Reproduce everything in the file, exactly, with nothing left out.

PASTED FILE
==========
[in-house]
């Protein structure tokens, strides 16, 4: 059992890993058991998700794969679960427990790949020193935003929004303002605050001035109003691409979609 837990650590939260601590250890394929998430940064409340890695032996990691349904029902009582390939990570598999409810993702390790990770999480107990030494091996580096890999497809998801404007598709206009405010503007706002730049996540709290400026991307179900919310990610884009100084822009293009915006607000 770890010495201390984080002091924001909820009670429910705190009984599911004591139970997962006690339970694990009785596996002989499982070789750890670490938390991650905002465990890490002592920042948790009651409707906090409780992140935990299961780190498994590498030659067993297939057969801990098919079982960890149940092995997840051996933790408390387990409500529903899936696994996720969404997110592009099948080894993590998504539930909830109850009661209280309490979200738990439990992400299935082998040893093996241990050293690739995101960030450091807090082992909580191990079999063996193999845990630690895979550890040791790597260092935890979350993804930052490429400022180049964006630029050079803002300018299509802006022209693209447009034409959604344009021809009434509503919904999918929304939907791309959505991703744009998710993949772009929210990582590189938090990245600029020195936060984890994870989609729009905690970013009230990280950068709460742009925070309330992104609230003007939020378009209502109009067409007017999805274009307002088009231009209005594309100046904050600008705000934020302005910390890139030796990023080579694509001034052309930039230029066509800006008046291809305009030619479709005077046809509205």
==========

[in-house]
């Protein structure tokens, strides 16, 4: 059992890993058991998700794969679960427990790949020193935003929004303002605050001035109003691409979609 837990650590939260601590250890394929998430940064409340890695032996990691349904029902009582390939990570598999409810993702390790990770999480107990030494091996580096890999497809998801404007598709206009405010503007706002730049996540709290400026991307179900919310990610884009100084822009293009915006607000 770890010495201390984080002091924001909820009670429910705190009984599911004591139970997962006690339970694990009785596996002989499982070789750890670490938390991650905002465990890490002592920042948790009651409707906090409780992140935990299961780190498994590498030659067993297939057969801990098919079982960890149940092995997840051996933790408390387990409500529903899936696994996720969404997110592009099948080894993590998504539930909830109850009661209280309490979200738990439990992400299935082998040893093996241990050293690739995101960030450091807090082992909580191990079999063996193999845990630690895979550890040791790597260092935890979350993804930052490429400022180049964006630029050079803002300018299509802006022209693209447009034409959604344009021809009434509503919904999918929304939907791309959505991703744009998710993949772009929210990582590189938090990245600029020195936060984890994870989609729009905690970013009230990280950068709460742009925070309330992104609230003007939020378009209502109009067409007017999805274009307002088009231009209005594309100046904050600008705000934020302005910390890139030796990023080579694509001034052309930039230029066509800006008046291809305009030619479709005077046809509205």